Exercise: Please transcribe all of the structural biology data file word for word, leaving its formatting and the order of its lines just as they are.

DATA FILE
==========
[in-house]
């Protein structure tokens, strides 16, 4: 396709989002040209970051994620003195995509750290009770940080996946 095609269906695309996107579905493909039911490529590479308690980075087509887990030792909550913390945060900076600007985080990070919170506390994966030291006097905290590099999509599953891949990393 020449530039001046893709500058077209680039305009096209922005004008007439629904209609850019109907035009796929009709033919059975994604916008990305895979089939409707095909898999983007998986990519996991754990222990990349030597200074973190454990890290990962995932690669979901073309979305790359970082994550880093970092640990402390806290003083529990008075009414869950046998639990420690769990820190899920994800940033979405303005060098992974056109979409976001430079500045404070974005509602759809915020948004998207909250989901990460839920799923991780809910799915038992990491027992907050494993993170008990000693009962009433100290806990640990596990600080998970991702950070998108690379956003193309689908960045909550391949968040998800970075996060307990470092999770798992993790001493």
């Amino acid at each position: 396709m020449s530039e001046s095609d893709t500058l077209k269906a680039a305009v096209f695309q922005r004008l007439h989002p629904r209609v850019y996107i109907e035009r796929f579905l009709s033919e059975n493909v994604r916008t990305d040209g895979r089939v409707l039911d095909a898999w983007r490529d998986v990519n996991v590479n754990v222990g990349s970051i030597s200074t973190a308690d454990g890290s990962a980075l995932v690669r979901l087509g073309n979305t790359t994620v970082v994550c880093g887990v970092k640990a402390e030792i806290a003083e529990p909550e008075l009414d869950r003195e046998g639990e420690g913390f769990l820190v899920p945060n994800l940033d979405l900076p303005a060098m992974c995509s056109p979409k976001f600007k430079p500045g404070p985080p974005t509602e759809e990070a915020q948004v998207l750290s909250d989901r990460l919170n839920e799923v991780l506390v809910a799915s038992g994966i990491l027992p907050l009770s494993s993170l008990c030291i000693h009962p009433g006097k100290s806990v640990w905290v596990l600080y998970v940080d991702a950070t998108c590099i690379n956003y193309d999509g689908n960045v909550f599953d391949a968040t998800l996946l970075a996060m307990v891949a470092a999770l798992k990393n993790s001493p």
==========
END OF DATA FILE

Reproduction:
[in-house]
């Protein structure tokens, strides 16, 4: 396709989002040209970051994620003195995509750290009770940080996946 095609269906695309996107579905493909039911490529590479308690980075087509887990030792909550913390945060900076600007985080990070919170506390994966030291006097905290590099999509599953891949990393 020449530039001046893709500058077209680039305009096209922005004008007439629904209609850019109907035009796929009709033919059975994604916008990305895979089939409707095909898999983007998986990519996991754990222990990349030597200074973190454990890290990962995932690669979901073309979305790359970082994550880093970092640990402390806290003083529990008075009414869950046998639990420690769990820190899920994800940033979405303005060098992974056109979409976001430079500045404070974005509602759809915020948004998207909250989901990460839920799923991780809910799915038992990491027992907050494993993170008990000693009962009433100290806990640990596990600080998970991702950070998108690379956003193309689908960045909550391949968040998800970075996060307990470092999770798992993790001493």
């Amino acid at each position: 396709m020449s530039e001046s095609d893709t500058l077209k269906a680039a305009v096209f695309q922005r004008l007439h989002p629904r209609v850019y996107i109907e035009r796929f579905l009709s033919e059975n493909v994604r916008t990305d040209g895979r089939v409707l039911d095909a898999w983007r490529d998986v990519n996991v590479n754990v222990g990349s970051i030597s200074t973190a308690d454990g890290s990962a980075l995932v690669r979901l087509g073309n979305t790359t994620v970082v994550c880093g887990v970092k640990a402390e030792i806290a003083e529990p909550e008075l009414d869950r003195e046998g639990e420690g913390f769990l820190v899920p945060n994800l940033d979405l900076p303005a060098m992974c995509s056109p979409k976001f600007k430079p500045g404070p985080p974005t509602e759809e990070a915020q948004v998207l750290s909250d989901r990460l919170n839920e799923v991780l506390v809910a799915s038992g994966i990491l027992p907050l009770s494993s993170l008990c030291i000693h009962p009433g006097k100290s806990v640990w905290v596990l600080y998970v940080d991702a950070t998108c590099i690379n956003y193309d999509g689908n960045v909550f599953d391949a968040t998800l996946l970075a996060m307990v891949a470092a999770l798992k990393n993790s001493p």